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Fidelity Lodge #113 F&AM

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HISTORY OF FIDELITY LODGE

Page 14

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1922 to 1946

During the 25 year period following 1921, Fidelity's fortunes never waived. Neither the great depression nor the second World War materially retarded its growth or its financial stability. It experienced a concentrated increase in membership immediately after both World Wars. In 1921 fifty candidates were raised. In 1946 a single trestleboard listed 40 candidates awaiting reports and the various degrees.

Bateman Memorial Fund 1923

In 1923 while W. Bro. William I. Bateman was Master, a member of Fidelity died leaving a son who was within a few months of completing his four year college course. The Master's investigation disclosed that, without assistance, this young man would be unable to complete his education. The situation was laid before the Lodge and money was raised. The boy stayed at school.

This incident inspired W. Bro. Bateman with the idea of establishing a permanent fund in Fidelity for student aid. He wrote to Grand Master who approved and sanctioned the plan. A resolution recommending that Fidelity establish an educational fund was voted. The committee of establishment was made up of W. Bro. Herbert Talbot, Chairman, and Brothers Percy Delamater, Bernard Forster, Robert Tennant and Edgar Wandless. The fund was first incorporated as "The Student Aid Fund of Fidelity Lodge." W. Bro. Bateman died in April 1926, and in commemoration of his sponsorship of the plan, the name was changed to "The Bateman Memorial Education Fund of Fidelity Lodge."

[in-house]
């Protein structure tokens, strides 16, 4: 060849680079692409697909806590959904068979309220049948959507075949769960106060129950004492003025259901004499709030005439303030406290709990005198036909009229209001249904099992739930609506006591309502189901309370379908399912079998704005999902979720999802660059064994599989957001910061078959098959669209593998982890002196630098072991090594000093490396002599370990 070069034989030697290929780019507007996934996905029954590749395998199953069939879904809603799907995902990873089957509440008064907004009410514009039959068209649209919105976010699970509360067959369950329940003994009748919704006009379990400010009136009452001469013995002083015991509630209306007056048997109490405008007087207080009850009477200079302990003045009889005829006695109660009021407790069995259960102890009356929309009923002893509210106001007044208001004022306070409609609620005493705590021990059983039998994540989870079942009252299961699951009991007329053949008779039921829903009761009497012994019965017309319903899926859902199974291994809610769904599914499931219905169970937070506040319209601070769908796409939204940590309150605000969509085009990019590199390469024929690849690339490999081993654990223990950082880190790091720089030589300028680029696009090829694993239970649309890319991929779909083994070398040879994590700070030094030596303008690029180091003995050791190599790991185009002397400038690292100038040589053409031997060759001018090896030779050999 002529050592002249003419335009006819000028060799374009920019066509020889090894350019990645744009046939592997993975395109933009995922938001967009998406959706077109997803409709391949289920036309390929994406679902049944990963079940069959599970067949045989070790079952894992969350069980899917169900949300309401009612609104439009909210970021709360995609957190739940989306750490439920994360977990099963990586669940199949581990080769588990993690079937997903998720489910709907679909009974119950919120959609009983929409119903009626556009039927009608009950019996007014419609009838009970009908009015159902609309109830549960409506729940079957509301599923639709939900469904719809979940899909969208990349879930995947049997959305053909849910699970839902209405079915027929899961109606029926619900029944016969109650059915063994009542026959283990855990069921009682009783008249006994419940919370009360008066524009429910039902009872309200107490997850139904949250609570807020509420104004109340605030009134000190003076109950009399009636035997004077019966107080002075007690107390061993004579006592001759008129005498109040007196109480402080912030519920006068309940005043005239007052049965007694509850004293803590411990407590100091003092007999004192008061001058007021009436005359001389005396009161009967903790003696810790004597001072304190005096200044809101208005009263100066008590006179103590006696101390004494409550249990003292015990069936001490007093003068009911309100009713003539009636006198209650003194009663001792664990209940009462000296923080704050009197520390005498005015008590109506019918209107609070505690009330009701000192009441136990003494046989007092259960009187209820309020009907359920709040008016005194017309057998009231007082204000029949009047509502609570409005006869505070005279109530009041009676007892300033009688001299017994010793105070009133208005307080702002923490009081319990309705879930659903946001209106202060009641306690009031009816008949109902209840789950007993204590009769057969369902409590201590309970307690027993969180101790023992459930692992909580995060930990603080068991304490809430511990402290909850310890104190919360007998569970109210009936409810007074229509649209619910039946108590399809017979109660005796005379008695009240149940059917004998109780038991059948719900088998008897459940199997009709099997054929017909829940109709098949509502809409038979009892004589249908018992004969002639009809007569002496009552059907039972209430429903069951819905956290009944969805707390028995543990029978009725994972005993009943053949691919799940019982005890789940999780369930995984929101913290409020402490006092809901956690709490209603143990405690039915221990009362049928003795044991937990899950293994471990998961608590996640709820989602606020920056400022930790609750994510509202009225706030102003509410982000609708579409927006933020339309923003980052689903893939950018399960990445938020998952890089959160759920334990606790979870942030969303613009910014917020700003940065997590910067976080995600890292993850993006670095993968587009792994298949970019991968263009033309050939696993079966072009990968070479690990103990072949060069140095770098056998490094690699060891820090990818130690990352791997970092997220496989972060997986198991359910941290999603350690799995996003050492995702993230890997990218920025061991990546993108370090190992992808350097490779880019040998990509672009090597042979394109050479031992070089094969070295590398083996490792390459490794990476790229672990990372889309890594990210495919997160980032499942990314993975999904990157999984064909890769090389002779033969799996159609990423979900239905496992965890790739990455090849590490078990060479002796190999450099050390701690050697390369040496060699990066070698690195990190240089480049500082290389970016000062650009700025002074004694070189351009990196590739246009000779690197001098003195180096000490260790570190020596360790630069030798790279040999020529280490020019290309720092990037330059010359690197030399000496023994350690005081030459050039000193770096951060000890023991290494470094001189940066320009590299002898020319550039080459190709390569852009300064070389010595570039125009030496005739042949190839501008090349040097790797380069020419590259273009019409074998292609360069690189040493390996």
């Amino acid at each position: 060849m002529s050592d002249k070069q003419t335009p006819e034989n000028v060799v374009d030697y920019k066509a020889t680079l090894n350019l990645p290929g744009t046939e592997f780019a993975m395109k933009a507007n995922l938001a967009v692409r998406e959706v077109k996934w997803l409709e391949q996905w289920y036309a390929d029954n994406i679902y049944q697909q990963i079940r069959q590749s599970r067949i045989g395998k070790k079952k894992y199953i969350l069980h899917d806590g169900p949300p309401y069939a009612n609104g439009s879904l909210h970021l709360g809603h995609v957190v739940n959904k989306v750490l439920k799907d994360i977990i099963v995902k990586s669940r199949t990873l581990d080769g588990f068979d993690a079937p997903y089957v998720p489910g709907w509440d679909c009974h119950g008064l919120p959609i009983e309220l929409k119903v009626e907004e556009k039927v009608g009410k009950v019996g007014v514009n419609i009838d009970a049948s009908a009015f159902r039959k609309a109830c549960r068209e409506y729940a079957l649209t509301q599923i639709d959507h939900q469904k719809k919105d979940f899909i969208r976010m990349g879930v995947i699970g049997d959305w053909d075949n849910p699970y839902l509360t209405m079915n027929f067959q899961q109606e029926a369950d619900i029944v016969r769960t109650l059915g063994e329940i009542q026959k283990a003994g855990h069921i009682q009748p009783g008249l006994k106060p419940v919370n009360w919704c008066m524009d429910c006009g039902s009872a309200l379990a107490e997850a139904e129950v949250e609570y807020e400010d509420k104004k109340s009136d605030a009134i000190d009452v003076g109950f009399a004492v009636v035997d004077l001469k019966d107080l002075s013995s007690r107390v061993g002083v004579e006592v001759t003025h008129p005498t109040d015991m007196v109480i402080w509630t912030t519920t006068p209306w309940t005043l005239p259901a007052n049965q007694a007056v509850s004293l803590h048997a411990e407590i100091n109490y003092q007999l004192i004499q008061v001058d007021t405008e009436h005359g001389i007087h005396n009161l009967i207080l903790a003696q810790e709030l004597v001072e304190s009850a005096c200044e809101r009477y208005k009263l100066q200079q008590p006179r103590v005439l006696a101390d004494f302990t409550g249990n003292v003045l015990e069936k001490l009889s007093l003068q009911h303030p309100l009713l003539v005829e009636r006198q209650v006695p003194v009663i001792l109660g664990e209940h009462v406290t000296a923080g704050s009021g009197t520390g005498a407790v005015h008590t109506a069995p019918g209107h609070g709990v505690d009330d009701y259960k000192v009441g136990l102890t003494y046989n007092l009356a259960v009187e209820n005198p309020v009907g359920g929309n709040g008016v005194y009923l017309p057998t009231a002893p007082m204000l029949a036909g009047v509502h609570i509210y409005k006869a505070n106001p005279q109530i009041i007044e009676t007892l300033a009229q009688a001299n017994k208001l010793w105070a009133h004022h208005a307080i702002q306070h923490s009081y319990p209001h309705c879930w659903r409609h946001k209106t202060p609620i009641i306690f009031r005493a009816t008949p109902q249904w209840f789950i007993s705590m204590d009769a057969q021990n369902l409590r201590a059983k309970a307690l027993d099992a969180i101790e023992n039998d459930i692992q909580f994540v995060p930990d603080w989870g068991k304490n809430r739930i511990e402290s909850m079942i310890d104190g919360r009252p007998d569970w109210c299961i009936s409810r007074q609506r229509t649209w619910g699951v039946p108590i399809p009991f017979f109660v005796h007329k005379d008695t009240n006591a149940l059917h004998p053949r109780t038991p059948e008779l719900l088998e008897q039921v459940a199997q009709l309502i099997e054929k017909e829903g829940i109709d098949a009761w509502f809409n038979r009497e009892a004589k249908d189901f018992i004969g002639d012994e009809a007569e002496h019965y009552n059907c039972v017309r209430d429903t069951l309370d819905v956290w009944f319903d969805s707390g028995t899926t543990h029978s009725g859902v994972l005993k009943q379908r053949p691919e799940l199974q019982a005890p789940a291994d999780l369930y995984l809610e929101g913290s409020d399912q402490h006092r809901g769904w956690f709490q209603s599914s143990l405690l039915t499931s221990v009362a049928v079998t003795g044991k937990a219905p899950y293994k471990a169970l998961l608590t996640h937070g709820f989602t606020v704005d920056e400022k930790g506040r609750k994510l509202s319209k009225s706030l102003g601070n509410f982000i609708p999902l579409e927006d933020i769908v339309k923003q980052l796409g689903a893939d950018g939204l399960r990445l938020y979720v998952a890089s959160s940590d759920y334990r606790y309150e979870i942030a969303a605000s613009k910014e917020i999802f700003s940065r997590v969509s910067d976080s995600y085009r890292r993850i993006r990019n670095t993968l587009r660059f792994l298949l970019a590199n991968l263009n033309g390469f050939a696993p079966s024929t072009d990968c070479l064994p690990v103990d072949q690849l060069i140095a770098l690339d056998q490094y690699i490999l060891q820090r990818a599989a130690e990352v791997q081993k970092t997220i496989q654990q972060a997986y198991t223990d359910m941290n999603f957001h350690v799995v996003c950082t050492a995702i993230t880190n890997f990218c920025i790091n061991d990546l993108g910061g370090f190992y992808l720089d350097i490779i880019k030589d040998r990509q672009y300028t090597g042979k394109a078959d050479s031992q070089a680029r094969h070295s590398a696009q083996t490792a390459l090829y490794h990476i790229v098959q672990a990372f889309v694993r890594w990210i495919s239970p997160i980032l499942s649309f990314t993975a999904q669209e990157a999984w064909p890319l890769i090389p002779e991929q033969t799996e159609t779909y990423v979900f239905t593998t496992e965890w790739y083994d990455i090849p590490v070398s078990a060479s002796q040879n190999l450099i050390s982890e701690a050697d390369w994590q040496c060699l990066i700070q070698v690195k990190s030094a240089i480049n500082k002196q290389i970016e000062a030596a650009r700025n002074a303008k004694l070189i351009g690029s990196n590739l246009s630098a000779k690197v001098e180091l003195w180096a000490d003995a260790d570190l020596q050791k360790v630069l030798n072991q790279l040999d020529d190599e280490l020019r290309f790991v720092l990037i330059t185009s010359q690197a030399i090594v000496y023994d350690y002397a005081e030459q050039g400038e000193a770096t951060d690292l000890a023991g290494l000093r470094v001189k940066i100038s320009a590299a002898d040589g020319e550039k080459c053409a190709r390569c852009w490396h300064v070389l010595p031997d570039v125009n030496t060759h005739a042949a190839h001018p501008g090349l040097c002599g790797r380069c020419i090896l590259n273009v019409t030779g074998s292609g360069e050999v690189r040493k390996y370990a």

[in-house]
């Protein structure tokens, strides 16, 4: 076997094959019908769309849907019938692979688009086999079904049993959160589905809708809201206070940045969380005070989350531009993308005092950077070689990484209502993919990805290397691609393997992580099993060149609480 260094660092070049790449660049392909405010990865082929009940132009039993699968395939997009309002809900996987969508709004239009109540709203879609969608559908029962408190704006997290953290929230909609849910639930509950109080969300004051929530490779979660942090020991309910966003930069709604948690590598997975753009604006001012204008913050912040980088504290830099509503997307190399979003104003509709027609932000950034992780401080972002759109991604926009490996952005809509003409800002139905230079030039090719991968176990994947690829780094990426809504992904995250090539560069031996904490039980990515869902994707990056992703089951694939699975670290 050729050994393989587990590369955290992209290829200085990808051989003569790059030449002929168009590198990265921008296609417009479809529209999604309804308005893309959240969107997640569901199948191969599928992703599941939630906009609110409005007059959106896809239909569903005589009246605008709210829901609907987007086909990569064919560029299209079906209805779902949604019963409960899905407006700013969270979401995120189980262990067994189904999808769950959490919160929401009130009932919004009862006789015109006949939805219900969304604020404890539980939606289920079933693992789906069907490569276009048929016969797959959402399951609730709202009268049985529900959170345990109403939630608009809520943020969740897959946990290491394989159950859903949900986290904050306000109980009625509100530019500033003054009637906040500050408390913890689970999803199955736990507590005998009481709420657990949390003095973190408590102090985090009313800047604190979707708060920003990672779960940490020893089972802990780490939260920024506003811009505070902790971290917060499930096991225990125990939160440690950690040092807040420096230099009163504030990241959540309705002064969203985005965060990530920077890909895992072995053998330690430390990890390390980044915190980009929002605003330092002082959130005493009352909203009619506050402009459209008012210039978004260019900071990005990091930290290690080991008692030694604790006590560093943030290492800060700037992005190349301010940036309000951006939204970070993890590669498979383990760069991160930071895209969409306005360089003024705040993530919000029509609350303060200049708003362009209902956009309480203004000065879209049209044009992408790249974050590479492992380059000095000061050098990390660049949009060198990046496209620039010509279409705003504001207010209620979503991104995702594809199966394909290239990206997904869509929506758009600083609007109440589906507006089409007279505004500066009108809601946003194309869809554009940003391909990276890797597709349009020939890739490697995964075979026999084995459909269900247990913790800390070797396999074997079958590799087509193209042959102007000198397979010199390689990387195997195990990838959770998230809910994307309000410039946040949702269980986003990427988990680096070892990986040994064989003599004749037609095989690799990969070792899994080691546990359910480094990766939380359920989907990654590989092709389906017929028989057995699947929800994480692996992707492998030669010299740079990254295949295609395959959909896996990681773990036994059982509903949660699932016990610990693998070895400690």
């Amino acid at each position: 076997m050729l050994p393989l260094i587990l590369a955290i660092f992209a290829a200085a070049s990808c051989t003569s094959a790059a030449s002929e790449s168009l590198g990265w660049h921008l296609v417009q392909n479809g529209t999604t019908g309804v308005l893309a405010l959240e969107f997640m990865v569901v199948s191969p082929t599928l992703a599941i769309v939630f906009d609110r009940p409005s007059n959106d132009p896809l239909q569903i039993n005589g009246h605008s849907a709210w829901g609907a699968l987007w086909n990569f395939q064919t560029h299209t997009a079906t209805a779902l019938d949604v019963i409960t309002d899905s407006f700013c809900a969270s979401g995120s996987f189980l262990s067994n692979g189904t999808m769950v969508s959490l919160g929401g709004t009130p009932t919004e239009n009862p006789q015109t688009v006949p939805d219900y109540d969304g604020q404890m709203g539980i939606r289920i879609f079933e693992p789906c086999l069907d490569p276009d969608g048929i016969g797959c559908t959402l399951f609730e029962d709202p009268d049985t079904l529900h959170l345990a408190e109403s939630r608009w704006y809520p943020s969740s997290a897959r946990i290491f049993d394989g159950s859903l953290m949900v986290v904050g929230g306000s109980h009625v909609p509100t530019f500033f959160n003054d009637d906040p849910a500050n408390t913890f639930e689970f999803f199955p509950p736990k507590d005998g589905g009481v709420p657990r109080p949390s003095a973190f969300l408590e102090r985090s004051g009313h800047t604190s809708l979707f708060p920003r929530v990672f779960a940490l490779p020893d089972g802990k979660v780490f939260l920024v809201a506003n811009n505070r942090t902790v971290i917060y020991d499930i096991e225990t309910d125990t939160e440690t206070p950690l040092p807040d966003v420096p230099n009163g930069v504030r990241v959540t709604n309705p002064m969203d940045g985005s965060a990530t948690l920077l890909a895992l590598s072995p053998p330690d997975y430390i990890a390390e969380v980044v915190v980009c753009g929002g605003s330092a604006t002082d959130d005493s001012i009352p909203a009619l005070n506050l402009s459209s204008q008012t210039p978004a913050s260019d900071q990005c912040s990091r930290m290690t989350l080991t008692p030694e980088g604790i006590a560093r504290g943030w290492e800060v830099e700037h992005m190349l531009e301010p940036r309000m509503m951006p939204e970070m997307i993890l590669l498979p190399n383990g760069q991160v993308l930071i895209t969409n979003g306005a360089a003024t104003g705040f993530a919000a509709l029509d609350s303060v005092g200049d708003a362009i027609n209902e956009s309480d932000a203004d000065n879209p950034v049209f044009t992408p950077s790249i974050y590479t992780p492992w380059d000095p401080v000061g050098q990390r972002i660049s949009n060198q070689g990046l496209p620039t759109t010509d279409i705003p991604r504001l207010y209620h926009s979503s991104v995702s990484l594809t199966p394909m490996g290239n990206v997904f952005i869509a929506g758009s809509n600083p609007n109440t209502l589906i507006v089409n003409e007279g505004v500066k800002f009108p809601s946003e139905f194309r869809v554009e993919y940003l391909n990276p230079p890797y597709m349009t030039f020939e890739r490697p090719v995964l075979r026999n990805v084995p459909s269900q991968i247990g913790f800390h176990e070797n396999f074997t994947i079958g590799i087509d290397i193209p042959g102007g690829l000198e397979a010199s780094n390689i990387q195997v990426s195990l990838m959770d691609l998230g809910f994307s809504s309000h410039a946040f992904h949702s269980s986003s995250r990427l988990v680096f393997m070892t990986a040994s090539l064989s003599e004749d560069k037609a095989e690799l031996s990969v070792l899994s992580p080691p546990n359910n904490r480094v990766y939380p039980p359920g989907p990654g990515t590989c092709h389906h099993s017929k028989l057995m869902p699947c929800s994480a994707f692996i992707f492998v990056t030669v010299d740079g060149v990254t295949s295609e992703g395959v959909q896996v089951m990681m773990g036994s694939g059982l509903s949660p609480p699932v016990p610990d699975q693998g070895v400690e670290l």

This fund has been ably administered by its officers and 27 sons and daughters of Masons in the Ridgewood area have substantially aided in completing their educations. The aid is made in the form of loans which the recipients repay after graduation as their circumstances permit. None of these loans has ever had to be written off as uncollectable.

During the years immediately following World War I, Fidelity Lodge grew so fast that attendance at its meetings often filled the lodge room to capacity. Other lodges over the state began to build new temples. Organizations, such as the YMCA, began erecting new buildings. Fidelity's trustees gave thoughtful and careful consideration to the problem of ultimately erecting a temple for Fidelity. Their conclusion was that the Lodge could not afford to go into debt for so great an amount of money as would be required to buy land, erect and maintain an adequate building for a temple. Their recommendation to the Lodge was that an investment of $7,500 be made for a plot of land located on the southeast corner of N. Maple Avenue and Linwood Avenue. The Lodge approved and on October 25, 1924, just eight months after 99 South Maple Avenue became free and clear, Fidelity took title to this lot. Meanwhile Lodge business slackened and this lessened the strain on the Lodge hall.

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